Mercier Press has just reprinted Ultan Macken’s neat biography of Daniel O’Connell for children and William Henry has shown that he is something more than a local historian with the appearance of his delightful modern version of Tir na nÓg.
Moving closer the Galway city, there is Gerard Donovan’s truly accomplished collection of short stories Country Of The Grand in which the first story opens with an early morning swim in Blackrock. This collection firmly establishes Donovan’s international reputation as a writer of note.
English lecturer John Kenny’s knowledgeable and informative book on the life and work of Booker Prize winner John Banville has just appeared. Ken Bruen forges ahead in his own inimical way with the seventh of his Jack Taylor series Sanctuary and amid stories of imminent films being produced based on his work.
Speaking of inimical ways, Dicky Byrne brings us back to the days of the Jes and the Bish in the 1950s and of Seoda in the sixties in his autobiography Tell ‘Em Who You Are. Full of anecdotes and fun, this is a celebration of a Galway life that was the foundation for all the good times since.
Still in the world of days gone by there is the remarkable book Viking Summer by Mary Murphy which recalls that heady summer of 1968, the filming (and subsequent flop ) of the film Alfred The Great. Meticulously researched, Murphy literally takes us behind the scenes of this curious chapter in Galway’s social history and it is a book well worth the reading.
Speaking of memoirs, To The Light - Johnny Duhan Unsung tells the story of songwriter, Limerick man, and adopted Galwegian, Johnny Duhan. Duhan takes us through his Limerick childhood, which had its own difficulties, his somewhat less than successful earlier life as a songwriter, and final coming to terms with his own demons in a candid and full narrative which is imbued with faith, hope, and a deep sense of spirituality. In recessionary times, this is a book that will give heart and courage.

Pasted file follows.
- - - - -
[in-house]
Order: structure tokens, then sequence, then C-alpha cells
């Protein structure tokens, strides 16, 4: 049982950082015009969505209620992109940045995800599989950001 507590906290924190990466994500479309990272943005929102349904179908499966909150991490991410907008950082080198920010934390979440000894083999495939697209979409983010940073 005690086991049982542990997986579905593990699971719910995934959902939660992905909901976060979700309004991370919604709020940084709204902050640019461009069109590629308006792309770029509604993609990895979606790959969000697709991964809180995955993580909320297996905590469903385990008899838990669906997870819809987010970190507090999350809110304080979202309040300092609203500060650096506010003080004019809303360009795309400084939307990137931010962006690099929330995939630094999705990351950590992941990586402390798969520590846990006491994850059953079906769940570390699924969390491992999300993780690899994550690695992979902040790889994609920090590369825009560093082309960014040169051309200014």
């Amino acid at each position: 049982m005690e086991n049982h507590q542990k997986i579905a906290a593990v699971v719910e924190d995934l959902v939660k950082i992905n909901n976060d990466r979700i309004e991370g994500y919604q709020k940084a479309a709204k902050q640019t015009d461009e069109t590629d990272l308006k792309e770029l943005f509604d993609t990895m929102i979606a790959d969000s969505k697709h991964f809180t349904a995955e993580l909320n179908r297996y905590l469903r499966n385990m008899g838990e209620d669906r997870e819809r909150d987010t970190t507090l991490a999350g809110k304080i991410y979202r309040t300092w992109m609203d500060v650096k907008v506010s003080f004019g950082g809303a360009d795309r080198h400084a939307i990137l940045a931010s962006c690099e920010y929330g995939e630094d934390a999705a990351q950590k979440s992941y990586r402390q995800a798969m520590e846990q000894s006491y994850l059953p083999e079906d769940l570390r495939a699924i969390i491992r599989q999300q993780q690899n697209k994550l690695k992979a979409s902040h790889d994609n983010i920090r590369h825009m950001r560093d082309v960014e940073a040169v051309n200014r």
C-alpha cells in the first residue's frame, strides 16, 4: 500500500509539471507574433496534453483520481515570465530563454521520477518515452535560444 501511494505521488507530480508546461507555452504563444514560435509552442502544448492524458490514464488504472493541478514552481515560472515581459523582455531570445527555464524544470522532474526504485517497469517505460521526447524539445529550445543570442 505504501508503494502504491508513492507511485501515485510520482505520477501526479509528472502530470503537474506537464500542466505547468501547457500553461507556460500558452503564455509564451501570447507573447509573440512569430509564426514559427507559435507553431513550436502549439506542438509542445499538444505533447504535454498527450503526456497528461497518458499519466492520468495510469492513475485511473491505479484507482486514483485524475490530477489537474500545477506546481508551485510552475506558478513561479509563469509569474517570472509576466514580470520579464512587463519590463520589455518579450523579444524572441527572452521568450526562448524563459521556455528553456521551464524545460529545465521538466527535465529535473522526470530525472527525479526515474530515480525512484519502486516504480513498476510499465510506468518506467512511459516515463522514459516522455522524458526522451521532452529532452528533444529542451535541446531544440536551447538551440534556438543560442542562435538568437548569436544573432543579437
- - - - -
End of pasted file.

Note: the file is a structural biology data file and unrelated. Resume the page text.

Another book that, as it were, came in the Oranmore road, is the excellent anthology edited by Michael O’Loughlin entitled Galway - City of Strangers and in which many of our new citizens describe their initial experience of Galway.
Christmas is also a time when we meet old friends and walk down memory lane. Leading the pack here is Peadar O’Dowd with his Final Christmas Tales of Galway but coming in close behind are the stories of oars been dipped in the Corrib with the story of Galway Rowing Club and Bridie Egan Mitchell with her descriptions of the happy Galway men and their flying machines in her superbly illustrated book Western Wings which is the story of the Galway Flying Club from its beginnings until the building of Galway Airport.
Mary Naughton’s much sought for history of Woodquay has just been reprinted. Just published also is Down Memory Lane Ballybane and its People - my own erstwhile neighbourhood bringing back many happy memories, particularly in the contribution by Mary Griffin describing her youth on Achill Island.
Reading it evokes homeliness, friendship, and the warmth of her wonderful laughter. May it ever resound on the hills and in the valleys.
A happy Christmas to one and all.